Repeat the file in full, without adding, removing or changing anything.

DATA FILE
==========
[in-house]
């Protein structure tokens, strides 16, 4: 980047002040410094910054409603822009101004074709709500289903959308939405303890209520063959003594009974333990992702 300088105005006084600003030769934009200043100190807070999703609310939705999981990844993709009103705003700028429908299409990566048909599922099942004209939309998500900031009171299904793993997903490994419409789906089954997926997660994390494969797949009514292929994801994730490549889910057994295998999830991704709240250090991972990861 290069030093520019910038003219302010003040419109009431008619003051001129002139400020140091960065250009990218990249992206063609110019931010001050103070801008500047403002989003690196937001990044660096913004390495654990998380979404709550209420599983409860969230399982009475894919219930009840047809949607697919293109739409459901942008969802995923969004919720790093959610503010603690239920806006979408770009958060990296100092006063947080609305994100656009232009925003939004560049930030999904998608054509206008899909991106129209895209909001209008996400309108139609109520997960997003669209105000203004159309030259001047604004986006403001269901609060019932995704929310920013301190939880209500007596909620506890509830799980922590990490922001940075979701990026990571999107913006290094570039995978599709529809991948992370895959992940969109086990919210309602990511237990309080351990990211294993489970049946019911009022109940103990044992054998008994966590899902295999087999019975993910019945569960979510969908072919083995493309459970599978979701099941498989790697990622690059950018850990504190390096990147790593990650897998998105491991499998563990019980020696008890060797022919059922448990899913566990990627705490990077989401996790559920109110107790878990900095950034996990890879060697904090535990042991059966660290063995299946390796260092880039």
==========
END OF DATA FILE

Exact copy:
[in-house]
């Protein structure tokens, strides 16, 4: 980047002040410094910054409603822009101004074709709500289903959308939405303890209520063959003594009974333990992702 300088105005006084600003030769934009200043100190807070999703609310939705999981990844993709009103705003700028429908299409990566048909599922099942004209939309998500900031009171299904793993997903490994419409789906089954997926997660994390494969797949009514292929994801994730490549889910057994295998999830991704709240250090991972990861 290069030093520019910038003219302010003040419109009431008619003051001129002139400020140091960065250009990218990249992206063609110019931010001050103070801008500047403002989003690196937001990044660096913004390495654990998380979404709550209420599983409860969230399982009475894919219930009840047809949607697919293109739409459901942008969802995923969004919720790093959610503010603690239920806006979408770009958060990296100092006063947080609305994100656009232009925003939004560049930030999904998608054509206008899909991106129209895209909001209008996400309108139609109520997960997003669209105000203004159309030259001047604004986006403001269901609060019932995704929310920013301190939880209500007596909620506890509830799980922590990490922001940075979701990026990571999107913006290094570039995978599709529809991948992370895959992940969109086990919210309602990511237990309080351990990211294993489970049946019911009022109940103990044992054998008994966590899902295999087999019975993910019945569960979510969908072919083995493309459970599978979701099941498989790697990622690059950018850990504190390096990147790593990650897998998105491991499998563990019980020696008890060797022919059922448990899913566990990627705490990077989401996790559920109110107790878990900095950034996990890879060697904090535990042991059966660290063995299946390796260092880039």